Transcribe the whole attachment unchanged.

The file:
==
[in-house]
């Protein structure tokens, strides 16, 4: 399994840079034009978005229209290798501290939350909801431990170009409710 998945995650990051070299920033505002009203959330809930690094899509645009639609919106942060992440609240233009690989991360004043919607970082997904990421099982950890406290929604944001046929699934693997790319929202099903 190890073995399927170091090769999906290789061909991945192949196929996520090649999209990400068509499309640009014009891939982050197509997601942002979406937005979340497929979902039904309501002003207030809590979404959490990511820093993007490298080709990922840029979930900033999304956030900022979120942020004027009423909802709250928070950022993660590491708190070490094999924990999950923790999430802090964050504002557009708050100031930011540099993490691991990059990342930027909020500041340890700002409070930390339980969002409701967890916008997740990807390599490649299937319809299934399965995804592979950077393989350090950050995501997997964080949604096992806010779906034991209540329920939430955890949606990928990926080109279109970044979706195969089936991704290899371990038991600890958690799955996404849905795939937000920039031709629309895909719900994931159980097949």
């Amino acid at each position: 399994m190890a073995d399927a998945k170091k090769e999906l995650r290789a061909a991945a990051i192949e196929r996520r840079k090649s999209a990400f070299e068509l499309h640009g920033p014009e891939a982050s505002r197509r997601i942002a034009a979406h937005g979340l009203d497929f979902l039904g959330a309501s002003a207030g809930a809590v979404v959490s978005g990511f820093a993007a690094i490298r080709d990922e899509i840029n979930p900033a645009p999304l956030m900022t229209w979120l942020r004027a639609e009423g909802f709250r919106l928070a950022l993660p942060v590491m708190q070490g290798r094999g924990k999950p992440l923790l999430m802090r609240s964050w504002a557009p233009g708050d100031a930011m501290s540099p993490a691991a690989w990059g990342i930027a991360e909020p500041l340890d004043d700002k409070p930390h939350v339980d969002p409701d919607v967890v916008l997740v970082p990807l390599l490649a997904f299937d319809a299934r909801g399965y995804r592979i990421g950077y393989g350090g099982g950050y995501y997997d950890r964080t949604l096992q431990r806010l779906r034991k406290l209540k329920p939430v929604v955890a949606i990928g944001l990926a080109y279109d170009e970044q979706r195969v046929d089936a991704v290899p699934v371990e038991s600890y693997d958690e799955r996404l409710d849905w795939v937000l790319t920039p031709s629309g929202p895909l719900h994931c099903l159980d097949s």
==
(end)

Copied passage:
[in-house]
């Protein structure tokens, strides 16, 4: 399994840079034009978005229209290798501290939350909801431990170009409710 998945995650990051070299920033505002009203959330809930690094899509645009639609919106942060992440609240233009690989991360004043919607970082997904990421099982950890406290929604944001046929699934693997790319929202099903 190890073995399927170091090769999906290789061909991945192949196929996520090649999209990400068509499309640009014009891939982050197509997601942002979406937005979340497929979902039904309501002003207030809590979404959490990511820093993007490298080709990922840029979930900033999304956030900022979120942020004027009423909802709250928070950022993660590491708190070490094999924990999950923790999430802090964050504002557009708050100031930011540099993490691991990059990342930027909020500041340890700002409070930390339980969002409701967890916008997740990807390599490649299937319809299934399965995804592979950077393989350090950050995501997997964080949604096992806010779906034991209540329920939430955890949606990928990926080109279109970044979706195969089936991704290899371990038991600890958690799955996404849905795939937000920039031709629309895909719900994931159980097949």
């Amino acid at each position: 399994m190890a073995d399927a998945k170091k090769e999906l995650r290789a061909a991945a990051i192949e196929r996520r840079k090649s999209a990400f070299e068509l499309h640009g920033p014009e891939a982050s505002r197509r997601i942002a034009a979406h937005g979340l009203d497929f979902l039904g959330a309501s002003a207030g809930a809590v979404v959490s978005g990511f820093a993007a690094i490298r080709d990922e899509i840029n979930p900033a645009p999304l956030m900022t229209w979120l942020r004027a639609e009423g909802f709250r919106l928070a950022l993660p942060v590491m708190q070490g290798r094999g924990k999950p992440l923790l999430m802090r609240s964050w504002a557009p233009g708050d100031a930011m501290s540099p993490a691991a690989w990059g990342i930027a991360e909020p500041l340890d004043d700002k409070p930390h939350v339980d969002p409701d919607v967890v916008l997740v970082p990807l390599l490649a997904f299937d319809a299934r909801g399965y995804r592979i990421g950077y393989g350090g099982g950050y995501y997997d950890r964080t949604l096992q431990r806010l779906r034991k406290l209540k329920p939430v929604v955890a949606i990928g944001l990926a080109y279109d170009e970044q979706r195969v046929d089936a991704v290899p699934v371990e038991s600890y693997d958690e799955r996404l409710d849905w795939v937000l790319t920039p031709s629309g929202p895909l719900h994931c099903l159980d097949s």